A couple of weeks ago, a friend told me she had checked out Canal House Cooks Every Day from the library and described it as the loveliest cookbook she had seen in a long time. Middle child that I am, afraid to miss out on any fun, I immediately followed suit. That night by the light of my itty bitty book lamp, I poured through every chapter, making mental notes of ingredients to purchase and recipes to try, feeling more wound up with every page I turned, finally closing my eyes to a photo of a sheet pan lined with chocolate chip cookies, the last beautiful image in the book.
The following morning, before even thinking about coffee, I set butter out to soften and turned to the recipe, credited to Katherine Yang, a New York City pastry chef. When the Canal House ladies sought Yang’s guidance for the best chocolate chip cookie recipe ever, Yang passed along this one, a thin and crisp variety, one that perfectly balances that irresistible salty-sweet dynamic — there’s no need to top these off with any flakes of fancy sea salt. Crisp on the edges, chewy in the center, buttery with chocolate chunks throughout, these delicate cookies are enough to convert the thick-and-chewy-chocolate-chip-cookie lover in me forever. They are delectable. Even Ben, who never does any heavy lifting in the dessert department, eats them by the half dozen and swears he could eat them by the whole. I wouldn’t put it past him.
I have never considered myself a mixologist but for a gathering last Sunday, I found myself filling
champagne flutes red Solo cups with peach-flavored liqueur, opening bottles of Cava, garnishing cocktails with diced peaches.
If I’m going the mixed-drink route, I tend not to stray from my gin and tonic, always with a lemon just as my British granny, affectionally known as Granny “Puff Puff” for allowing my sister and me puffs of her cigarettes as we wished, taught me. But after the warm reception of both the traditional sangria and the sangria Penedès I brought to last Sunday’s gathering, I think I could get into mixing it up in the drink’s department. I’ve never felt as equally proud as disappointed to see revelers return to the fridge searching for more of the “peach stuff,” which had long been polished off. Next time I’ll make a double batch.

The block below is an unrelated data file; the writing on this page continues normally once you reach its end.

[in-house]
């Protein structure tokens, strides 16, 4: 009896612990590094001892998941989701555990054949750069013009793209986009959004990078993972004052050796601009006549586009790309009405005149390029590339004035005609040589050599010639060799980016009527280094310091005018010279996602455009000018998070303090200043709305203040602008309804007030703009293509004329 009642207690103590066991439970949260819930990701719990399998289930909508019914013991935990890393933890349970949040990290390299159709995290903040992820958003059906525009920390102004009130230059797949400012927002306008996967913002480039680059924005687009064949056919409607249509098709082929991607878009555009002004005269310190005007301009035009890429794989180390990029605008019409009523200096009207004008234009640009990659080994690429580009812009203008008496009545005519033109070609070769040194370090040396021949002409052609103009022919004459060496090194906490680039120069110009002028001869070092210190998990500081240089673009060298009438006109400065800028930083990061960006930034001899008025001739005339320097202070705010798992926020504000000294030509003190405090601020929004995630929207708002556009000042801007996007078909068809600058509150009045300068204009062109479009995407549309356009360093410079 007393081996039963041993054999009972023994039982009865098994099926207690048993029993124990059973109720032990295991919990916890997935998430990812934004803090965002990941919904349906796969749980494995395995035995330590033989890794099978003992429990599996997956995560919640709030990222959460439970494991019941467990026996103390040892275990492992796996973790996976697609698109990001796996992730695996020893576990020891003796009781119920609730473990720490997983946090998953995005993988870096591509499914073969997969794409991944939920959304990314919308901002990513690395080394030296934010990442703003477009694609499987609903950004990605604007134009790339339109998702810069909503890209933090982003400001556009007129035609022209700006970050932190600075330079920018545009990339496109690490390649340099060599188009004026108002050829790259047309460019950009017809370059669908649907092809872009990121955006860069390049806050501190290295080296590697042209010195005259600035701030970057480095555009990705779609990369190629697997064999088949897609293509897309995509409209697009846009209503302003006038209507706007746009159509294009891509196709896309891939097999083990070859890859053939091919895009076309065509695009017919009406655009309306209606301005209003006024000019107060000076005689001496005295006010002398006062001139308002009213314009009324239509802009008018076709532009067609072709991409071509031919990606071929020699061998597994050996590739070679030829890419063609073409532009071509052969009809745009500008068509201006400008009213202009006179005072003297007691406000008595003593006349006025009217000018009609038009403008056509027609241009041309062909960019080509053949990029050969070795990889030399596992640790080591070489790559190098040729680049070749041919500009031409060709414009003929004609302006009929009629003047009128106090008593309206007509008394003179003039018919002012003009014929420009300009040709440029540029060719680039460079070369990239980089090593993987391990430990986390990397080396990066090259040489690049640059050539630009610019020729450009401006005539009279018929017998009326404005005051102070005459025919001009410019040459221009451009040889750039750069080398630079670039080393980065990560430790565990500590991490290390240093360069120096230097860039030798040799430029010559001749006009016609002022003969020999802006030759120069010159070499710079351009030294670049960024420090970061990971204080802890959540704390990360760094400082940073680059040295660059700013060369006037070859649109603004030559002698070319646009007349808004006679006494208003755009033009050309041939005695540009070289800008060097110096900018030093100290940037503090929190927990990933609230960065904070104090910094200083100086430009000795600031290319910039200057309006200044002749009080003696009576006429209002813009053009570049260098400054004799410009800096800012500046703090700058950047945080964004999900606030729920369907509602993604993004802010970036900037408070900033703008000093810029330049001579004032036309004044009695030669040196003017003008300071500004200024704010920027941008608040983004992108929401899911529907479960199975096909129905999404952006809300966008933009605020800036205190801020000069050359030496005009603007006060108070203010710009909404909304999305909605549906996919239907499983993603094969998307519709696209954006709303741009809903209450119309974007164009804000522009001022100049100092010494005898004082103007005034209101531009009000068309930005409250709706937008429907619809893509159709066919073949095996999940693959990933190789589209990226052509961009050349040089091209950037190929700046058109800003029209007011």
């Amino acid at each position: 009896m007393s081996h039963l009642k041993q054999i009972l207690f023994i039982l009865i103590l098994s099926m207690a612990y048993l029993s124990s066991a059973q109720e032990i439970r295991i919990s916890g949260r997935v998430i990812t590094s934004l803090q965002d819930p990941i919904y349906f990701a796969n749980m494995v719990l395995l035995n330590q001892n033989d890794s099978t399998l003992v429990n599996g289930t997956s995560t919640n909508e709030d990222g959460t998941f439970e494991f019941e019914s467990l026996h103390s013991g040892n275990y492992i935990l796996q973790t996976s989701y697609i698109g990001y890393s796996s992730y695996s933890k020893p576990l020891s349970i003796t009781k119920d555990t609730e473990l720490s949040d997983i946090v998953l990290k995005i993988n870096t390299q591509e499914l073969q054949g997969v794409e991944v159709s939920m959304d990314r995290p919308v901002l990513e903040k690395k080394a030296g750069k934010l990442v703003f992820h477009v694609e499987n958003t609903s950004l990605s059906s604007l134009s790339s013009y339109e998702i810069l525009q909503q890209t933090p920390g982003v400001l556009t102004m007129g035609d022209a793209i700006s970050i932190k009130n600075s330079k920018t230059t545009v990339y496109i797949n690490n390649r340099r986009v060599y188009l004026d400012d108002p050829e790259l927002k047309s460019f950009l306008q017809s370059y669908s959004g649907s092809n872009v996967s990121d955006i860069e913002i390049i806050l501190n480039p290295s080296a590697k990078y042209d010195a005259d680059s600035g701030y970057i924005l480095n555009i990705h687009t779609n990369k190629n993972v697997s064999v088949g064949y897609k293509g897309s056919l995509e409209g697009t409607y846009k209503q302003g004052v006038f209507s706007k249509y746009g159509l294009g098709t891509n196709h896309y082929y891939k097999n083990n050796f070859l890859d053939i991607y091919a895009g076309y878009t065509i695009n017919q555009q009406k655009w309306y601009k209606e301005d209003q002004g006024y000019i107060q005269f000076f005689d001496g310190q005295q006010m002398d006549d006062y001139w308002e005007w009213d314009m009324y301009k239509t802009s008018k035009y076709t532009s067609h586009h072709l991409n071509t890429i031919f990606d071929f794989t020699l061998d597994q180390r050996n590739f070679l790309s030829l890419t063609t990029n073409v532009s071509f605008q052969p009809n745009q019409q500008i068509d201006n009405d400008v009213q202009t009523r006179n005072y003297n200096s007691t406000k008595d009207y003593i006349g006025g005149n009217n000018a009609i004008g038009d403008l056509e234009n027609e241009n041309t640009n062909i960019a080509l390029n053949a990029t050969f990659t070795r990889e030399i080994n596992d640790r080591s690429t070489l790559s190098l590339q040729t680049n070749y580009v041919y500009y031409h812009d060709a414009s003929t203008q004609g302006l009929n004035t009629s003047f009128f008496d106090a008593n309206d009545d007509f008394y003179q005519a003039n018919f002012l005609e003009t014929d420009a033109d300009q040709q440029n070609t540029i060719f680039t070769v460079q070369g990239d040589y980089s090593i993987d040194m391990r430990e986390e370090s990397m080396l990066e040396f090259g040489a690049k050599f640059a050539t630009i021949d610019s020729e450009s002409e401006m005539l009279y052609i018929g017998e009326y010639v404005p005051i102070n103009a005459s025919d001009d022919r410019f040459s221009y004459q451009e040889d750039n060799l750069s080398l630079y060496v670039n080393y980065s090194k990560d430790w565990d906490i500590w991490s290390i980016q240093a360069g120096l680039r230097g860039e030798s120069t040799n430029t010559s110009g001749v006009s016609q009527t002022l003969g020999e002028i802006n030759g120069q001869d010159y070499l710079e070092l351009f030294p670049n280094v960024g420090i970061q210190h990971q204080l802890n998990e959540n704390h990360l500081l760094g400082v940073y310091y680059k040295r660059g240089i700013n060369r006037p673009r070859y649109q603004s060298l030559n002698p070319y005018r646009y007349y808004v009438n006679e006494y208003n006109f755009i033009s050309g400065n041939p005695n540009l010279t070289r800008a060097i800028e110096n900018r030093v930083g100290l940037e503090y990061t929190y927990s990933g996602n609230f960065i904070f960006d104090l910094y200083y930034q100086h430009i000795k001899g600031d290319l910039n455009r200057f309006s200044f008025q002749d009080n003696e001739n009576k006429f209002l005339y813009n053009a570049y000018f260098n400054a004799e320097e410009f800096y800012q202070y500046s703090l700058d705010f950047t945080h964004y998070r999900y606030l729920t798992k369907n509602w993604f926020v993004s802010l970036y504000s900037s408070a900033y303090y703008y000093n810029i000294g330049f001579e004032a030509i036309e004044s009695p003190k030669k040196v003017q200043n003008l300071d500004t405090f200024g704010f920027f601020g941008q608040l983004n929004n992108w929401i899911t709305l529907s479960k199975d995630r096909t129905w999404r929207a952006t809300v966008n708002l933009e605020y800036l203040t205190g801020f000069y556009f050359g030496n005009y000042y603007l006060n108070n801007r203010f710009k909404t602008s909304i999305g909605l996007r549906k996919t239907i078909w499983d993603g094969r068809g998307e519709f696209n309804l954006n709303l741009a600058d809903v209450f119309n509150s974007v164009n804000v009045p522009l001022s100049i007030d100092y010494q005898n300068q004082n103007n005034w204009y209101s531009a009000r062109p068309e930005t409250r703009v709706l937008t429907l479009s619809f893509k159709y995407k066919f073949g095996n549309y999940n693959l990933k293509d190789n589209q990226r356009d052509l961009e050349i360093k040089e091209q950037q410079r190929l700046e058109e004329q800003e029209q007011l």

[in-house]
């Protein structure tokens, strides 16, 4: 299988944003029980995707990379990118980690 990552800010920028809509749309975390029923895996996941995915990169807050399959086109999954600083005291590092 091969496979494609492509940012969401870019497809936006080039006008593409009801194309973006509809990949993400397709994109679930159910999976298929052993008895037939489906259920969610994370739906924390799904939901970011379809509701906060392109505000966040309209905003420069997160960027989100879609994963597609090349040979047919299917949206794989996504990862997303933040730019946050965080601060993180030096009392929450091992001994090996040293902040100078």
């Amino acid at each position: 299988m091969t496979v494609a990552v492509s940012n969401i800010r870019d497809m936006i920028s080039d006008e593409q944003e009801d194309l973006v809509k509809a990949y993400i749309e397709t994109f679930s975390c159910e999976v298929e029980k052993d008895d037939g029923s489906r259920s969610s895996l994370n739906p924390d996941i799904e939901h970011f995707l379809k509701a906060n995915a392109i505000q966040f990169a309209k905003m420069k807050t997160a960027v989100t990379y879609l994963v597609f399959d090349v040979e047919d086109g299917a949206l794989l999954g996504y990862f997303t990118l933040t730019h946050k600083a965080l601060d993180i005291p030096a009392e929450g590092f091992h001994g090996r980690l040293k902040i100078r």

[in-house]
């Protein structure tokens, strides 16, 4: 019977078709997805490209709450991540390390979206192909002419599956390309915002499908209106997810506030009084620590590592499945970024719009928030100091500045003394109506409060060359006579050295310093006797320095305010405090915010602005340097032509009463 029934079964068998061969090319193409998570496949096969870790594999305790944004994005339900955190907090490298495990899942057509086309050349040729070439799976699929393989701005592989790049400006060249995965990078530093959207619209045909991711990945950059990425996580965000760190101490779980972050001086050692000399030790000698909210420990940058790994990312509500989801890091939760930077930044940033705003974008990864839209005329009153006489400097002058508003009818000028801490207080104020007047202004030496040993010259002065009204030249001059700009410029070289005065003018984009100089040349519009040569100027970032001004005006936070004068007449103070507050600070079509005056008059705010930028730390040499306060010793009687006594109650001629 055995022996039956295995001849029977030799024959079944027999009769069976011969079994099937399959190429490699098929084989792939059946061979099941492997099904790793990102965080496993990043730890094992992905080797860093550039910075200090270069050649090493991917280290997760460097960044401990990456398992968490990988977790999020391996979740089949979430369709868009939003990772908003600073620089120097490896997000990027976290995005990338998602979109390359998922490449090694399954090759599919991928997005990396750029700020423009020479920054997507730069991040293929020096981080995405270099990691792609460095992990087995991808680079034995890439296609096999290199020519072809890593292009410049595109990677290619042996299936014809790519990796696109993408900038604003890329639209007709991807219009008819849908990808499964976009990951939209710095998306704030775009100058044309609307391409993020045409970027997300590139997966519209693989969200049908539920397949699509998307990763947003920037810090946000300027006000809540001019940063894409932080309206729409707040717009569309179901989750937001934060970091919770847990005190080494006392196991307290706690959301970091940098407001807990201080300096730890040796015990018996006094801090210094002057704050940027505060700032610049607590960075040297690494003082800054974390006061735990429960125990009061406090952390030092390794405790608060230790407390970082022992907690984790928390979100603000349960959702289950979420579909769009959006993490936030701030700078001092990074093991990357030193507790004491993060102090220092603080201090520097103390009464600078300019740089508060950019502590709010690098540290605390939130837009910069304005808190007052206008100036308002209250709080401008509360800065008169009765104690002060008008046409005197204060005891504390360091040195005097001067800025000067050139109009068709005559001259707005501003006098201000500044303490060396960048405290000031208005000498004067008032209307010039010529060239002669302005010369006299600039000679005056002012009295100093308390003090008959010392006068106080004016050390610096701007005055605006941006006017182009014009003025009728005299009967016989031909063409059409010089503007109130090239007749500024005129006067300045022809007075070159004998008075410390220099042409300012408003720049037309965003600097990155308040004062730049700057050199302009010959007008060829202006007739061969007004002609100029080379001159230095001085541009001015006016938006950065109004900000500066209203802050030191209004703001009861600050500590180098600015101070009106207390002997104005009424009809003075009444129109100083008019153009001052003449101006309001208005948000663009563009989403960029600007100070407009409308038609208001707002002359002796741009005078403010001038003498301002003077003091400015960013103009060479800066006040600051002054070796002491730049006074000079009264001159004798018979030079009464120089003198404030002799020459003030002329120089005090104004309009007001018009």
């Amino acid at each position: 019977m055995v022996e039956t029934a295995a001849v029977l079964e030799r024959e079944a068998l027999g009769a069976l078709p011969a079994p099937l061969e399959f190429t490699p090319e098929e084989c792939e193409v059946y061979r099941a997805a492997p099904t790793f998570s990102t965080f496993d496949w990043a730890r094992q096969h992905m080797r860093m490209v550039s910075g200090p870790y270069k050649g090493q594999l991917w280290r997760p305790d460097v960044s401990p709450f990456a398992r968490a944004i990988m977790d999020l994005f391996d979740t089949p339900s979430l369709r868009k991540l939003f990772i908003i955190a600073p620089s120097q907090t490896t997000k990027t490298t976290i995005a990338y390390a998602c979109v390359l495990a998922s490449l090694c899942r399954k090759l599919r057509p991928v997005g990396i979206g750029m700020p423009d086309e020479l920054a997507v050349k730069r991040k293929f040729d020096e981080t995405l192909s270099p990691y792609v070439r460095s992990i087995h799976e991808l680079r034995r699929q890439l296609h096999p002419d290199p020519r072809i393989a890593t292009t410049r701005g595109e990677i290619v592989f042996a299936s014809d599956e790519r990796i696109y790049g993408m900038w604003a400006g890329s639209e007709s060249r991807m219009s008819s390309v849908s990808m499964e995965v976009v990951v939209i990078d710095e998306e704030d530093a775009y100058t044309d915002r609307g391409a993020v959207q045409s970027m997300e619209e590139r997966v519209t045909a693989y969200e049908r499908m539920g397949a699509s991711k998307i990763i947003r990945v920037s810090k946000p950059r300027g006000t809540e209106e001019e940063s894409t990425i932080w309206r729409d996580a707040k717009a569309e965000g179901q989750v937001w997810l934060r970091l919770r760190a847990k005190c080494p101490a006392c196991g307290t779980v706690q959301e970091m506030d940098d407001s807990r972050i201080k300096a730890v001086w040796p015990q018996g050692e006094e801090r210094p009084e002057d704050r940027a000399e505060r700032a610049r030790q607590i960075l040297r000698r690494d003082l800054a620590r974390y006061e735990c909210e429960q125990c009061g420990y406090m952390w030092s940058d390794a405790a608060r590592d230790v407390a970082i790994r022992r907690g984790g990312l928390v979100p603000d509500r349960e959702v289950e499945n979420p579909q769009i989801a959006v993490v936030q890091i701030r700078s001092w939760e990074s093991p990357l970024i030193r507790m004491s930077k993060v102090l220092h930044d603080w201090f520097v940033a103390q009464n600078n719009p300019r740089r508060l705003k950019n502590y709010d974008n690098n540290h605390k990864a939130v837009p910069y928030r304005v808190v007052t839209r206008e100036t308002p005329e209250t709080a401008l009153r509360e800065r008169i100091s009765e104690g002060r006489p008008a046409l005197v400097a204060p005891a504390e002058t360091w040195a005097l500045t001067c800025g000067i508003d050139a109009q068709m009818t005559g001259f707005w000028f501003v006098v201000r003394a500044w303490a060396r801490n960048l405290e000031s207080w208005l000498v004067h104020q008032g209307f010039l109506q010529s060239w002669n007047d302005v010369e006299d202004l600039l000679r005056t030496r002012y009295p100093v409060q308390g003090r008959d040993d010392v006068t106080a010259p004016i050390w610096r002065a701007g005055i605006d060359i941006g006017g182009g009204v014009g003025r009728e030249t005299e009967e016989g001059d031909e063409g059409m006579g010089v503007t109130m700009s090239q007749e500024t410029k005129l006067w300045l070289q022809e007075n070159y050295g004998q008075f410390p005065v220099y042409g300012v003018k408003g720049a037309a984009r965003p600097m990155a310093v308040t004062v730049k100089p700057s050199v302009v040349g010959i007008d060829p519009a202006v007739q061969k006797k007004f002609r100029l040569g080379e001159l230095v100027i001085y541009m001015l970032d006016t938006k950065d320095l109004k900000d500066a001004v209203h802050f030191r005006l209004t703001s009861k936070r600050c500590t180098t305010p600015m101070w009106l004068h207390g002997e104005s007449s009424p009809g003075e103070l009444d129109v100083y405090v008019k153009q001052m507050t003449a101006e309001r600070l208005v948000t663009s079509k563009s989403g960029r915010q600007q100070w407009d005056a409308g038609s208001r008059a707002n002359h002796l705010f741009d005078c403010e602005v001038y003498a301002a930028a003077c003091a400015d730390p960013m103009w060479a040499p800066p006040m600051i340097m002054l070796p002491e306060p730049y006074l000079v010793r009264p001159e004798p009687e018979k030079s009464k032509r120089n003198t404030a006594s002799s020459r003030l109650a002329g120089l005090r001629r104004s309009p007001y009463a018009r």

There is nothing I don’t love about a summer fruit galette: the sugared and golden crust, crisp and flaky throughout; the delicate ratio of fruit to pastry; the rustic look of dough enveloping fruit. At the height of stone-fruit season, I love nothing more than making these free-form tarts, always with a layer of frangipane slicked over the pastry, the combination of almond cream, warm fruit and buttery pastry nothing short of perfection.
But if I were feeling nitpicky and had to find one fault with this dessert it would be its circular shape, which doesn’t lend itself to feeding a crowd. And in this season of backyard celebrations, the height of which is nearing, feeding the masses is the name of the game, one at which cobblers and crisps, in the fruit-dessert category at least, succeed in particular.
I find myself living in a Potemkin village, my cookbooks — clutter! — hidden away, my stand mixer — clutter! — stashed in the hutch, my pots, pans, utensils, teapot — clutter! — boxed up in the garage. Staged by the realtors, our house has never looked cleaner, prettier, or more color coordinated. It also has never been more unlivable.
Even so, today I discovered that with little more than a knife, a cutting board, and a large bowl, a beautiful whole grain salad can materialize in no time. Determined not to eat takeout for the fourth night in a row, I made a big bowl of tabbouleh, a dish my mother made for us all summer long for as long as I can remember, a dish that feels at once light, satisfying and nourishing. With some warm pita and a block of feta, dinner was served.
Unlike many grains, bulgur requires nothing more than cold water — yes, cold! — to fluff up and become edible. You can’t mess it up. There are no grain-to-water ratios to remember; there are no cooking times to adhere to. After an hour of soaking, the cold water is drained and the bulgur is ready to be dressed in olive oil, freshly squeezed lemon juice, salt and pepper.
Last week, while packing away a few cookbooks, an old newspaper clipping tucked between two books slipped off the shelf and swooped into my lap, opening as it landed to reveal a photograph of a mouth-watering spread: a bowl filled with herb-and-olive oil topped ricotta, a few slices of grilled bread, and a handful of halved black mission figs. A quick glance through the article led me to discover that this appetizer, described as “stupid simple” by the chef of A Voce at the time (2008) was the most popular appetizer on the menu.
With the task at hand long forgotten — I’ve always been a hopeless packer — I made my way to the kitchen, hoping to find cheesecloth and heavy cream, making ricotta the order of the hour. And thirty minutes later, the stupid simple appetizer had materialized: creamy curds seasoned with sea salt, fresh thyme, dried oregano, and a drizzling of olive oil.